The fourth annual Justice Stephen Breyer lecture on international law seeks to tackle these questions by convening top experts in the fields of technology, security, human rights, and law for a public discussion on how new technologies both advance and complicate international law and justice. The discussion will focus on two interrelated questions of technology and accountability: (1) what principles and protocols are needed for cross-border sharing of data for investigation and prosecution of crimes; and 2) what are the key technological tools and appropriate evidentiary standards for documentation and prosecution of violations of international humanitarian, human rights, and criminal law?
The world is changing very fast, and decisionmakers need help to untangle the complex tradeoffs between hard and soft law, policy guidance and political rhetoric, and good corporate practice and unbridled market capitalism. The current political dynamic in the United States, and potentially in Europe, may push us away, however, from the longstanding principles and practices of international law and cooperation needed to do this vital work. Justice Breyer, in his concluding remarks, powerfully warned of the dangers of a path away from the rule of law when he cited a passage from The Plague by Albert Camus, a metaphorical tale about the Nazis coming to France. Camus’s hero, Dr. Rieux, states that “the germ of the plague [that evil part of all mankind] never dies nor does it ever disappear.” Judges, says Justice Breyer, and the rule of law they and others fairly administer, cannot stop all the rats from spreading the plague, but they can be at least one weapon “in the war against that evil part of mankind.”
- American Society of International Law, “International Law: 100 Ways it Shapes our Lives” (Washington, DC: American Society of International Law, 2006), https://www.asil.org/sites/default/files/100%20Ways%20Booklet_2011.pdf.
- Ted Piccone, “Senate GOP failed on disability rights,” CNN, December 8, 2012, http://www.cnn.com/2012/12/08/opinion/piccone-senate-rights/.
- See, e.g., Matt Cover, “GOP Senators Sink Law of the Sea Treaty; ‘This Threat to Sovereignty,’” CNSNews.com, July 16, 2012, http://www.cnsnews.com/news/article/gop-senators-sink-law-sea-treaty-threat-sovereignty.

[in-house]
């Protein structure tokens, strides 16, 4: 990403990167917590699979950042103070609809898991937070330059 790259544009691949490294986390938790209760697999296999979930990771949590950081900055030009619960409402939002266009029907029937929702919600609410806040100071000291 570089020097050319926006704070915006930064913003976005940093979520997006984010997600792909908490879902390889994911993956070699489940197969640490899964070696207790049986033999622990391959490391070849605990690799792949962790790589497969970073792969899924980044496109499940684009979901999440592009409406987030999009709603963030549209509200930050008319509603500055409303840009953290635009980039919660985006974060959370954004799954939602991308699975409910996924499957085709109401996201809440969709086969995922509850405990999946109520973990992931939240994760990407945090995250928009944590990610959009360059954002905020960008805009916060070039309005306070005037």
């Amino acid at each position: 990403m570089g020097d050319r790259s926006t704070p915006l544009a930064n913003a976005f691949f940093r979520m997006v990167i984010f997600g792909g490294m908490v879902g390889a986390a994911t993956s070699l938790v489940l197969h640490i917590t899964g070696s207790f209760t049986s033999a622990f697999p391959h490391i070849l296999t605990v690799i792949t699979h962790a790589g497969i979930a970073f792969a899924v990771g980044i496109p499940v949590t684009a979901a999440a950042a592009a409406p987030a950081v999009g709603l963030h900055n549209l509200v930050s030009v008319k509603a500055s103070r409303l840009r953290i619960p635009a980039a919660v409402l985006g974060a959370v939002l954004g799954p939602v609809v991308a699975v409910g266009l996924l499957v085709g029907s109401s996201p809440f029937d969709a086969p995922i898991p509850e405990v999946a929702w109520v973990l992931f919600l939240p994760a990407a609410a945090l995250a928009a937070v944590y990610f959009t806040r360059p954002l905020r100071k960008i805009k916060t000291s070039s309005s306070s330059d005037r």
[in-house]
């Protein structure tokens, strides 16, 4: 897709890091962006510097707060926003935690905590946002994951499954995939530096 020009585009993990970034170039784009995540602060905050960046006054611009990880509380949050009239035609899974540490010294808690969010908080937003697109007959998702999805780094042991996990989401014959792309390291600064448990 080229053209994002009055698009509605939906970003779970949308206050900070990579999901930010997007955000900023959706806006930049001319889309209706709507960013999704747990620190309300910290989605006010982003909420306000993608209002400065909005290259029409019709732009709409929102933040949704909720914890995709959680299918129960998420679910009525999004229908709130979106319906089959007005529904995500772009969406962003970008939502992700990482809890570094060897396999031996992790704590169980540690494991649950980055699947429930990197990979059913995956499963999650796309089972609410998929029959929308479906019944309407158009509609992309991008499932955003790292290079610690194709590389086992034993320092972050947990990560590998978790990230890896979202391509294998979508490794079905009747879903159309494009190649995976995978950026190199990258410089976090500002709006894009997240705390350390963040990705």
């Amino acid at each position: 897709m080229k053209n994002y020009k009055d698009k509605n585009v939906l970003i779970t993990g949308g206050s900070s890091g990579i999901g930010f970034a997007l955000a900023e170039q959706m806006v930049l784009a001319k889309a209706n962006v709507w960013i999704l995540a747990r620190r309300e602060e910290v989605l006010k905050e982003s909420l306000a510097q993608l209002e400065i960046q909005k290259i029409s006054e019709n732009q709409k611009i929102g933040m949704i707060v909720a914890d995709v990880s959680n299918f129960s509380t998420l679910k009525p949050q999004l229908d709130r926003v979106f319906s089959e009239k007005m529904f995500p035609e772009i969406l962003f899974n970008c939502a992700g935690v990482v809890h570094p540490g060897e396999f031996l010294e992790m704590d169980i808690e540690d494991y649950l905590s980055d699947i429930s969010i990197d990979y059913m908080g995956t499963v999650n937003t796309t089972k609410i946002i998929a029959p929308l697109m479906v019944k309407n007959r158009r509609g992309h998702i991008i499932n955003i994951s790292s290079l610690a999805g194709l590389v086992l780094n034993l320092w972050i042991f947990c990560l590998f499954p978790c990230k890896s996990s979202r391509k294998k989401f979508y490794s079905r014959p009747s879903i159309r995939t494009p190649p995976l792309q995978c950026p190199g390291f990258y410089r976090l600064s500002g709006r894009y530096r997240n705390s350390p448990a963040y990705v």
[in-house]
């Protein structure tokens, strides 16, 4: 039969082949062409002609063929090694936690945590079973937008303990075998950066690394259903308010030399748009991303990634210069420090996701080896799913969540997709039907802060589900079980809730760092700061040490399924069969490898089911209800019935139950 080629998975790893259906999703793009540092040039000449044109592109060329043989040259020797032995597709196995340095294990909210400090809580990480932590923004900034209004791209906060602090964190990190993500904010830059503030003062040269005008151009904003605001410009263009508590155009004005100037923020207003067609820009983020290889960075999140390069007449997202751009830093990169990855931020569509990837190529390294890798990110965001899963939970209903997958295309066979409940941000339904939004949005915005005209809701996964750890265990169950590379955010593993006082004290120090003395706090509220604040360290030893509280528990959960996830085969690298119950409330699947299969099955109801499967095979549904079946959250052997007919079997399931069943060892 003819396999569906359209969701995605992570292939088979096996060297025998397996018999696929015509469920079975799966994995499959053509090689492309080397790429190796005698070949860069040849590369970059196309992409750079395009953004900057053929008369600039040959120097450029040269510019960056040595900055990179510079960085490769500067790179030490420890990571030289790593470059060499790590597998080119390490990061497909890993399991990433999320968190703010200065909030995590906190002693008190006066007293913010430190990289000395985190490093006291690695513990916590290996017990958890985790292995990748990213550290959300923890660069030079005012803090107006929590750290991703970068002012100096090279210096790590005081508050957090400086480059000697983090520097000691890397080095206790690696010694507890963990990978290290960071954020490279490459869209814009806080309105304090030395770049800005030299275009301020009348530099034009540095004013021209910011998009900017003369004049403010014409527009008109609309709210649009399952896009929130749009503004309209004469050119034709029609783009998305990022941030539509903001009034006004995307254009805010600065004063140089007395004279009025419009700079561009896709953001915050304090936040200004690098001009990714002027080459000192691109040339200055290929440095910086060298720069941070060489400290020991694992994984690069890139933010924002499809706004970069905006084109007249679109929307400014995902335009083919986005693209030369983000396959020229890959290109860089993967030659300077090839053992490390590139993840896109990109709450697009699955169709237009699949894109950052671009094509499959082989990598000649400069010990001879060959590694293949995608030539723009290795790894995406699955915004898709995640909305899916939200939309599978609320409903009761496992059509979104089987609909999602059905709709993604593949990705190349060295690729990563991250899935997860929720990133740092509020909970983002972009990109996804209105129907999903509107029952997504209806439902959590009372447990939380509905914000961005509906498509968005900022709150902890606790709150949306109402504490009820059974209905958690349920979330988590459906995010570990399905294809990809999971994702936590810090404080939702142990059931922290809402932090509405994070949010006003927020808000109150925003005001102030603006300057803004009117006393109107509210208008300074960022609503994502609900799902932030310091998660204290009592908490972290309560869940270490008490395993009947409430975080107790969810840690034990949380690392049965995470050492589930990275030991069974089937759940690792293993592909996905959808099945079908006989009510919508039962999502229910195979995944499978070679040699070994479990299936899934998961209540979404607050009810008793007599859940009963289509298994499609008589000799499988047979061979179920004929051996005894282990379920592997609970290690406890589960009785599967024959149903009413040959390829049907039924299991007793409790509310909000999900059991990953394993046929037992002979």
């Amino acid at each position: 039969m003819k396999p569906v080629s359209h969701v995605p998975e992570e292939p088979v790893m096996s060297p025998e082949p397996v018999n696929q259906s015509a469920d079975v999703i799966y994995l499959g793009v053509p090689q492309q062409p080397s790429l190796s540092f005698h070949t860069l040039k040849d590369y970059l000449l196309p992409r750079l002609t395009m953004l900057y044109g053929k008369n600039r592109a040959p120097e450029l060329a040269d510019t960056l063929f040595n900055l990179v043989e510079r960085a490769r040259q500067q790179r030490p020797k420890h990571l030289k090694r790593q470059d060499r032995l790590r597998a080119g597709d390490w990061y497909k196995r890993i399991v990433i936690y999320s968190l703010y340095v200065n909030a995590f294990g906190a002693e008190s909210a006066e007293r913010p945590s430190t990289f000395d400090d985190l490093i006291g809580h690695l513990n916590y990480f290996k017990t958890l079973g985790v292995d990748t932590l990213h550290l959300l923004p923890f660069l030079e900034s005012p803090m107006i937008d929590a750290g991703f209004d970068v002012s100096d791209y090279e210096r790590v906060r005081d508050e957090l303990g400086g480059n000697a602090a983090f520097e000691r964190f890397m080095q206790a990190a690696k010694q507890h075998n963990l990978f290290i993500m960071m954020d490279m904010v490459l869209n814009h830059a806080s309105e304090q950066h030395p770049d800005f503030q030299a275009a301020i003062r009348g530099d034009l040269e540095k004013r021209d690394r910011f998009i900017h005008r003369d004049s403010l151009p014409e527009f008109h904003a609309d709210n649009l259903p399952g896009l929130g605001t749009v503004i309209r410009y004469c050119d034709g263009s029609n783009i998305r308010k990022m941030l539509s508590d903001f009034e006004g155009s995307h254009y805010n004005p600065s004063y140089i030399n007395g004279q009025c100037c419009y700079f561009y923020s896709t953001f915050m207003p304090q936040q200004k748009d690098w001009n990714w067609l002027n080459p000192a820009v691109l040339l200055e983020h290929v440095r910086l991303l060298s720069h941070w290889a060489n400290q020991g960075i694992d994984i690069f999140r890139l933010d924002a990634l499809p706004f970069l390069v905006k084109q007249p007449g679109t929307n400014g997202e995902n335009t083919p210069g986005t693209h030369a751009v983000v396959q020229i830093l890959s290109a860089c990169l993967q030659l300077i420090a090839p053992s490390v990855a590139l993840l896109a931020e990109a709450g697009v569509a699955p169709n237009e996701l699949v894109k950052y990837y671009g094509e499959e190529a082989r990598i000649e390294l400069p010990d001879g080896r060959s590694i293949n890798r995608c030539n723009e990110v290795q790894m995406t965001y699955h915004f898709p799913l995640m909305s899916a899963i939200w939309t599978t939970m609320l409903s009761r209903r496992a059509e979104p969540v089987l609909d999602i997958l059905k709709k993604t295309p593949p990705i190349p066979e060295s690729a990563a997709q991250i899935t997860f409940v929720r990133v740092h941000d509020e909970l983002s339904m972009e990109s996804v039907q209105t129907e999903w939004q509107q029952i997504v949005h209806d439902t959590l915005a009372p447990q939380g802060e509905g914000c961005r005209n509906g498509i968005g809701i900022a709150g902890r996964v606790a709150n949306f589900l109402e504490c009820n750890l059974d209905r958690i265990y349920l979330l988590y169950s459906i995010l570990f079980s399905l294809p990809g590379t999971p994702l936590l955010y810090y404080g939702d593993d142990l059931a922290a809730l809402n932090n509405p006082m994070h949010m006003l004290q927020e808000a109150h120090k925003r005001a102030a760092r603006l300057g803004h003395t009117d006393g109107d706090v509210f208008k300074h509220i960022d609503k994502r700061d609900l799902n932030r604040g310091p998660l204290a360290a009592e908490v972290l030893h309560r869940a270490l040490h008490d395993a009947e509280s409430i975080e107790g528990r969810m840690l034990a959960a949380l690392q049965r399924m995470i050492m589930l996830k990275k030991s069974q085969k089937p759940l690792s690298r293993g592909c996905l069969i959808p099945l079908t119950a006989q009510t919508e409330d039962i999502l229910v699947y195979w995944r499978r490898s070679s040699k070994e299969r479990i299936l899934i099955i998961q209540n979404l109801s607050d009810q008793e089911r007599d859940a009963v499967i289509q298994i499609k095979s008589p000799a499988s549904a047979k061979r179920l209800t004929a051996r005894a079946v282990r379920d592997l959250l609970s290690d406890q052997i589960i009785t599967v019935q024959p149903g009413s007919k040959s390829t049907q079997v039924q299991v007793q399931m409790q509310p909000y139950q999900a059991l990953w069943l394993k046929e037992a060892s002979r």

- James H. Read, Power versus Liberty: Madison, Hamilton, Wilson, and Jefferson (Charlottesville: University of Virginia Press, 2000), 29 (quoting James Madison writing in the National Gazette in 1792), cited in Stephen Breyer, “The Court in the world” (Washington, DC: Brookings Institution, 2017), 2.
- Harold Koh, “The emerging law of 21st century war” (Washington, DC: Brookings Institution, 2017), 1-2.
- Breyer, “The Court in the world,” 2.
- Organization for the Prohibition of Chemical Weapons, “Convention on the Prohibition of the Development, Production, Stockpiling and Use of Chemical Weapons and on their Destruction,” 1993, https://www.opcw.org/fileadmin/OPCW/CWC/CWC_en.pdf.
- Eric Schmitt, “ISIS Used Chemical Arms at Least 52 Times in Syria and Iraq, Report Says,” The New York Times, November 21, 2016, https://www.nytimes.com/2016/11/21/world/middleeast/isis-chemical-weapons-syria-iraq-mosul.html?_r=0.
- U.N. Security Council, Resolution 2118, “Middle East,” September 27, 2013, http://www.un.org/en/ga/search/view_doc.asp?symbol=S/RES/2118(2013).
- See statement by the Global Centre for the Responsibility to Protect, “UN Security Council Vetoes Undermine Accountability for Chemical Weapons Use in Syria,” February 28, 2017, http://www.globalr2p.org/publications/479.
- This is a modified version of the lessons learned set forth by Amb. Üzümcüin his 2015 lecture at Brookings.
- Koh, “The emerging law,” 3.
- See, e.g., National Defense Authorization Act for Fiscal Year 2016, Pub. L. No. 114-92, § 1045, 129 Stat. 726, 977; Marty Lederman, “The President’s NDAA signing statement re: GTMO and anti-torture provisions,” Just Security, November 25, 2015, https://www.justsecurity.org/27939/presidents-ndaa-signing-statement-re-gtmo-anti-torture-provisions/.
- Mary E. McLeod, “Acting Legal Adviser Mary McLeod: U.S. Affirms Torture is Prohibited at All Times in All Places,” U.S. Department of State,(opening statement before the U.N. Committee Against Torture, United Nations, Geneva, November 12, 2014), https://geneva.usmission.gov/2014/11/12/acting-legal-adviser-mcleod-u-s-affirms-torture-is-prohibited-at-all-times-in-all-places/.
- Switzerland Department of Foreign Affairs and the International Committee of the Red Cross, “The Montreux Document on Pertinent International Legal Obligations and Practices for States related to Operations of Private Military and Security Companies during Armed Conflict” (Berne: Switzerland Department of Foreign Affairs, 2008), https://www.icrc.org/eng/assets/files/other/icrc_002_0996.pdf.